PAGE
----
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Small Talk: Farewell, Tokyo Games

Ah, I hated saying goodbye to the Olympics.

I have always been a serious fan of the Summer Olympics and will always compare them to the perfect Los Angeles 1984 Games. This year, the events were such a balm against the backdrop of our struggling country and world.

I took sweet pleasure in watching competitors from any and every country fist bump, high five and even hug their opponents after an event.

Kids from Georgia are tight with kids from California. Competitors from Australia are besties with those from Brazil or Cuba or Hungary.

These athletes have effortlessly done the most effective peace-making activity possible. They have gotten to know one another, oblivious to political or religious differences, and become friends.

This doesn’t mean they don’t want to beat the spandex off that buddy when they hit the starting line. But they operate as perfect competitors and human beings, winning and losing with absolute grace.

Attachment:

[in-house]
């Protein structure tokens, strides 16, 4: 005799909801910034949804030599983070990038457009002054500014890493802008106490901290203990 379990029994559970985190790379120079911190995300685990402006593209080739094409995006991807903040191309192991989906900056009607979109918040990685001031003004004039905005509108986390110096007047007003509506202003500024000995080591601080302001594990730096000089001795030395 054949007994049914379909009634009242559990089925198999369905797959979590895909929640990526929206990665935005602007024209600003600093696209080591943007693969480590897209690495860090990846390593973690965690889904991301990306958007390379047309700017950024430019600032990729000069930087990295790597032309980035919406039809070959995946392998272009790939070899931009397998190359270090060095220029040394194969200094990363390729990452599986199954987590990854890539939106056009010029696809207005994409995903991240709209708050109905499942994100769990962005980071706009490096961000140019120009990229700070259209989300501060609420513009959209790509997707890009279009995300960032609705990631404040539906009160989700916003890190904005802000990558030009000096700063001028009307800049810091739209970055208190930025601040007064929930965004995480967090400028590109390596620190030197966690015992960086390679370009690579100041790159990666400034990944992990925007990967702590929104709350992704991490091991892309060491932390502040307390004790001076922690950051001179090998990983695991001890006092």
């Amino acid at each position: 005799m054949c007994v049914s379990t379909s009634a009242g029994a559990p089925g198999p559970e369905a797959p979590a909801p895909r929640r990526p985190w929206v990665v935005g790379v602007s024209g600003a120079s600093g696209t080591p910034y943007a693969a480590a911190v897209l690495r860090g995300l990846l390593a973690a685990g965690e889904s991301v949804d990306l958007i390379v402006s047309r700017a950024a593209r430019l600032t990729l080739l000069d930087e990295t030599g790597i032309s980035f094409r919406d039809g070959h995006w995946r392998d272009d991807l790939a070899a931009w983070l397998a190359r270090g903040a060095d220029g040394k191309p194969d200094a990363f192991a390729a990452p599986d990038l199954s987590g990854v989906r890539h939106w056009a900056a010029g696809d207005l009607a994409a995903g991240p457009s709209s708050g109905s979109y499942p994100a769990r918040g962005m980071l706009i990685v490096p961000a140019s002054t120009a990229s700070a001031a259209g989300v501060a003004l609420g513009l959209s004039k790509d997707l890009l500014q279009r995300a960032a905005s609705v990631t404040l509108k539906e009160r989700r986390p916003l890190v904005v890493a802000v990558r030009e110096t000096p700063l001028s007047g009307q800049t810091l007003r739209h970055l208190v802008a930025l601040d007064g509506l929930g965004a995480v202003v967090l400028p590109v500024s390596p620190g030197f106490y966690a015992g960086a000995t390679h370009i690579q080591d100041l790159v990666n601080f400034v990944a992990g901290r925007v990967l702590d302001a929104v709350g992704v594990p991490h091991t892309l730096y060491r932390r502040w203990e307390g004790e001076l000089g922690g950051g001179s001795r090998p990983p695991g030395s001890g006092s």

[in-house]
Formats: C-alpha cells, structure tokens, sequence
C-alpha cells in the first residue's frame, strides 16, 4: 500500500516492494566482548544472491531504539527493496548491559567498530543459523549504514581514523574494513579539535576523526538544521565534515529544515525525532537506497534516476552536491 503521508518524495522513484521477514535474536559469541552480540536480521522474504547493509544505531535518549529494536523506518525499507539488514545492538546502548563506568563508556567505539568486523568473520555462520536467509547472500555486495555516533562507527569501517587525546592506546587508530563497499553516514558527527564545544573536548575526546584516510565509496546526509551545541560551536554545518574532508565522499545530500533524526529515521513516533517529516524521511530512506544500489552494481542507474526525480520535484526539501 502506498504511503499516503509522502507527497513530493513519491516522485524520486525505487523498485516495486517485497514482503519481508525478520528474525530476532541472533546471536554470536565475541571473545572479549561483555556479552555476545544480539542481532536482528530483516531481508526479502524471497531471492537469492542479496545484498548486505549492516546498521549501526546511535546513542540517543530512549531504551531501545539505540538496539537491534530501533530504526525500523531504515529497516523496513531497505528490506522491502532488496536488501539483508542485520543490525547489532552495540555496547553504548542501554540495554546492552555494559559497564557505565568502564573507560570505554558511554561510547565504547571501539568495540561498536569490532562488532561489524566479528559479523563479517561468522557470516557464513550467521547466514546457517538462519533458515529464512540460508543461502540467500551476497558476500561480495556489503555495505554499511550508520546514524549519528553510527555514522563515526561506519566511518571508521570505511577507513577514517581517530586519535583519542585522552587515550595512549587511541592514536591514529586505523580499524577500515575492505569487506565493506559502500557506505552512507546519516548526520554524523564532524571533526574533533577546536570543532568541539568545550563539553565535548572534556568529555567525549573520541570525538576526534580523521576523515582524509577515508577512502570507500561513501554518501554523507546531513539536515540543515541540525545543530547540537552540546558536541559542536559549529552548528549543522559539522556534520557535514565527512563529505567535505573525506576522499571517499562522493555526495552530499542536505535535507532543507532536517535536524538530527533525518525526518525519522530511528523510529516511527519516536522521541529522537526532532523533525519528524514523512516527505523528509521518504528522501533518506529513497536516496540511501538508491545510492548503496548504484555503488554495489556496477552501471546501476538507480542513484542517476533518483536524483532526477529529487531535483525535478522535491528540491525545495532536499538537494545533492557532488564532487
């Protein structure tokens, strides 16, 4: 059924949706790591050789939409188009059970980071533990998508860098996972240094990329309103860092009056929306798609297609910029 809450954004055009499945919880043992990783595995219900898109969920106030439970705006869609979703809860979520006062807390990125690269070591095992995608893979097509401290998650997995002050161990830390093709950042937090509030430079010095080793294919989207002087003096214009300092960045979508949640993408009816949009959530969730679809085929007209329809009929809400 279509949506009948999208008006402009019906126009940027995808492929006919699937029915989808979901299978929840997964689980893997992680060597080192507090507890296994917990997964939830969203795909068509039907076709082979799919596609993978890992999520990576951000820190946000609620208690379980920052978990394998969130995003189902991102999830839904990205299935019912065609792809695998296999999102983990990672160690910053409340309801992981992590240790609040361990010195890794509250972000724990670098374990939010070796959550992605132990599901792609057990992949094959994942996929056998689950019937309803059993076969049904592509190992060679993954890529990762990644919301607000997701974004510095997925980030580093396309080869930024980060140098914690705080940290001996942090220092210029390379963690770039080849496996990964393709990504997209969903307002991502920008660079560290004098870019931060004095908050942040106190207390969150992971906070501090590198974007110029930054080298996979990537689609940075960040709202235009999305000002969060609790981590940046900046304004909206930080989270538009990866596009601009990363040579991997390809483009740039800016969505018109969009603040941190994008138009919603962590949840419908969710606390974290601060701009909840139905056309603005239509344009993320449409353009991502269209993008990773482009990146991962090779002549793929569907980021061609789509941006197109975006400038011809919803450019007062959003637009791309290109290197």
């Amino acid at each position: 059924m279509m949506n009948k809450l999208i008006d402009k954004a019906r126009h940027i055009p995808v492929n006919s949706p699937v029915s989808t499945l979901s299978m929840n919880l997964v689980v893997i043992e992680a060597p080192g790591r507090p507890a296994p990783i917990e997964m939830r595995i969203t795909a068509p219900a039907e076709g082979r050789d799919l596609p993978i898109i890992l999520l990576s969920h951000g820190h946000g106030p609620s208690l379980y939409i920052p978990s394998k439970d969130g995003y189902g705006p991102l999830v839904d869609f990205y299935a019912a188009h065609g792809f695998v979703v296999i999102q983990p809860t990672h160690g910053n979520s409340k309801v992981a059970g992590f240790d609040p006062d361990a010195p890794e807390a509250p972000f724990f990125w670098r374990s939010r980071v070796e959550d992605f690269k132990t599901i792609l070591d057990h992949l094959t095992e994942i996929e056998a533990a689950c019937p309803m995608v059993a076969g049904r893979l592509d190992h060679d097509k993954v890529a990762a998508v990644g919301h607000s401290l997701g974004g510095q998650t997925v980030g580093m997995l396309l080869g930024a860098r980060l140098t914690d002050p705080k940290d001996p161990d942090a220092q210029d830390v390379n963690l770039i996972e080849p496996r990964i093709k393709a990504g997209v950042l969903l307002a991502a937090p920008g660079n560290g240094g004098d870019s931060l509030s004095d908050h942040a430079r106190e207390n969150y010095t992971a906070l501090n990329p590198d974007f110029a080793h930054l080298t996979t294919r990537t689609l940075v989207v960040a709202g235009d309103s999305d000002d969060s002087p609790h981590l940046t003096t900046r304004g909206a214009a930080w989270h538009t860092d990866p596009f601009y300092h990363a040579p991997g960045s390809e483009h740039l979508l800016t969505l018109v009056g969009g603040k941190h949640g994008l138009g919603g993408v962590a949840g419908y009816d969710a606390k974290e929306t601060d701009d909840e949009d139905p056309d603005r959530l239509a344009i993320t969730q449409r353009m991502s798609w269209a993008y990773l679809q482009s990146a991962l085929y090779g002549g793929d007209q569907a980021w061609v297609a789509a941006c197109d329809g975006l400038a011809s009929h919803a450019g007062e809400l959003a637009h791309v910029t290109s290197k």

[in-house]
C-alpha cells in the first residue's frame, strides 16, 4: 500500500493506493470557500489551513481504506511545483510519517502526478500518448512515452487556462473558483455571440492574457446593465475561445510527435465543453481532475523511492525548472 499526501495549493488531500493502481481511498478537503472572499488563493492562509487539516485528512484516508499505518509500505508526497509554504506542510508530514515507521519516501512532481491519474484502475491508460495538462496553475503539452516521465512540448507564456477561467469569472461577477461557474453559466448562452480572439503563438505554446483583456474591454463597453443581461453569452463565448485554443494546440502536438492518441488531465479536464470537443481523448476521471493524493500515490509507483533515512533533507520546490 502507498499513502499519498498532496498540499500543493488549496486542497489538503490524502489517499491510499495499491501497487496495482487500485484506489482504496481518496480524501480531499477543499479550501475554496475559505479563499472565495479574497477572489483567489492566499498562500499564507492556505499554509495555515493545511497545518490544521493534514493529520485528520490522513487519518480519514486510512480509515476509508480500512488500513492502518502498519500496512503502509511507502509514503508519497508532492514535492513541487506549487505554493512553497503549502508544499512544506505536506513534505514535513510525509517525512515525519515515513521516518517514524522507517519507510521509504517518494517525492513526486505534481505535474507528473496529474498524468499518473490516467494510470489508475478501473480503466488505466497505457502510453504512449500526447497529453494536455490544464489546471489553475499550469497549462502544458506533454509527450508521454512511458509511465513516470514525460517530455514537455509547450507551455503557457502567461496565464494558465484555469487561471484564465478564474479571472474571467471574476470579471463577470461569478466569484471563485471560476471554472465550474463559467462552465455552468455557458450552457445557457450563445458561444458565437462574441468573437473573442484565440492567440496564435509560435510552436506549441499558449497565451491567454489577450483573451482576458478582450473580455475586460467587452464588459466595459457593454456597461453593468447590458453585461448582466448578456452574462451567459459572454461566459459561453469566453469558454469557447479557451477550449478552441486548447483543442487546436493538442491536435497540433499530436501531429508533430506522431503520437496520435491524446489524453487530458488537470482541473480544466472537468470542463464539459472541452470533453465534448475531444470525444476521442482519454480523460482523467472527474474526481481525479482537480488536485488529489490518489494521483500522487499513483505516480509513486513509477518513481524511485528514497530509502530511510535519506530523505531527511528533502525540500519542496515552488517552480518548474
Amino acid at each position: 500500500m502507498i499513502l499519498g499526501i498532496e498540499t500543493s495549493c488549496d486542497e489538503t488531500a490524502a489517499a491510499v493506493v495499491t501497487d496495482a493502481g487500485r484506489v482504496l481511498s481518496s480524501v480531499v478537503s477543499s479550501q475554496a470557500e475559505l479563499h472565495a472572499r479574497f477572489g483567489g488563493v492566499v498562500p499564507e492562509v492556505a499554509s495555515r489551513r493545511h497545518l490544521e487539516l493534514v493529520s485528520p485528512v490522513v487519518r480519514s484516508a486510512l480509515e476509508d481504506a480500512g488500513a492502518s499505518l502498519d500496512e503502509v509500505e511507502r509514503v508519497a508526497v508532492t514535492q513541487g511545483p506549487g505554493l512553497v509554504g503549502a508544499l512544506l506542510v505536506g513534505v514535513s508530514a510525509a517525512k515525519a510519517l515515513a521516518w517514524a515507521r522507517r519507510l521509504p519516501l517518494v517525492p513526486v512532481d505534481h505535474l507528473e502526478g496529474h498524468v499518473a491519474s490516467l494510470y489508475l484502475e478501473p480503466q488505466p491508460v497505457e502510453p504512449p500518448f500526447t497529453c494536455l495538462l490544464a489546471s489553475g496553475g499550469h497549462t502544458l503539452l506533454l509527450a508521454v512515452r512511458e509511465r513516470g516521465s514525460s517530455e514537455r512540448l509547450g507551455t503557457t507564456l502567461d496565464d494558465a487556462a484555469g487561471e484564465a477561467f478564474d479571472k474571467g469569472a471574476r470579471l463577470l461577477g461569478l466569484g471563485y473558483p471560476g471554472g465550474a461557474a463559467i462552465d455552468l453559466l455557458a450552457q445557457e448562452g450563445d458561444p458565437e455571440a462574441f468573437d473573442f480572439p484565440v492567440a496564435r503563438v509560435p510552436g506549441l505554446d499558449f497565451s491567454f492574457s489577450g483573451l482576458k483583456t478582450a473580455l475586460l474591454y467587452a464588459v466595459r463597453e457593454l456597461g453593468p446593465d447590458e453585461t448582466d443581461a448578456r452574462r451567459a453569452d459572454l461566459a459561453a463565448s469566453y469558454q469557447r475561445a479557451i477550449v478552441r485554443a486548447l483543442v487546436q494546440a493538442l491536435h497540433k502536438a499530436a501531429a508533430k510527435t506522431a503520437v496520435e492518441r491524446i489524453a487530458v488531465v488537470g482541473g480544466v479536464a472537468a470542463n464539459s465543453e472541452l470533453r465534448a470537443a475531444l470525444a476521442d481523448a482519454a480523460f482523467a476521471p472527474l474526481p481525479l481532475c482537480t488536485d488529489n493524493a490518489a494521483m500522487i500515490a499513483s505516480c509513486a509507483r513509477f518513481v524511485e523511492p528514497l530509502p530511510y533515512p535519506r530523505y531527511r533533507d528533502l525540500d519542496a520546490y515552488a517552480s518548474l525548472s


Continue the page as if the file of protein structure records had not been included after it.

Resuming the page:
I did notice something very different, though, as this year’s competition unfolded. Admit it.

When you were younger, you’d watch these extraordinary athletes and think, “I bet I could do that … you know, if I practiced.” I don’t think that anymore. Now my reaction is simply slack-jawed amazement.

How can the human body do that? I find myself wincing, as I watch them push their lungs and legs to a realm that seems one step beyond impossible.

My regular remark is, “What? There’s another three laps left?”

My husband really savors the track and field, having been a long-distance runner himself. This year, he discovered “artistic swimming” — what I call synchronized swimming —and to my surprise, he was impressed.

He could see they may be wearing glittery swimsuits and great big smiles, but those women were working hard.

I always tear up a bit during the closing ceremony, basking in the the one-world atmosphere and sad that it can’t be sustained a little longer.

But it was 17 days filled with the good kind of drama, and a definite step in the right direction.

Jean Gillette is a freelance writer who wants to be a rhythmic gymnast in her next life. Contact her at [email protected].

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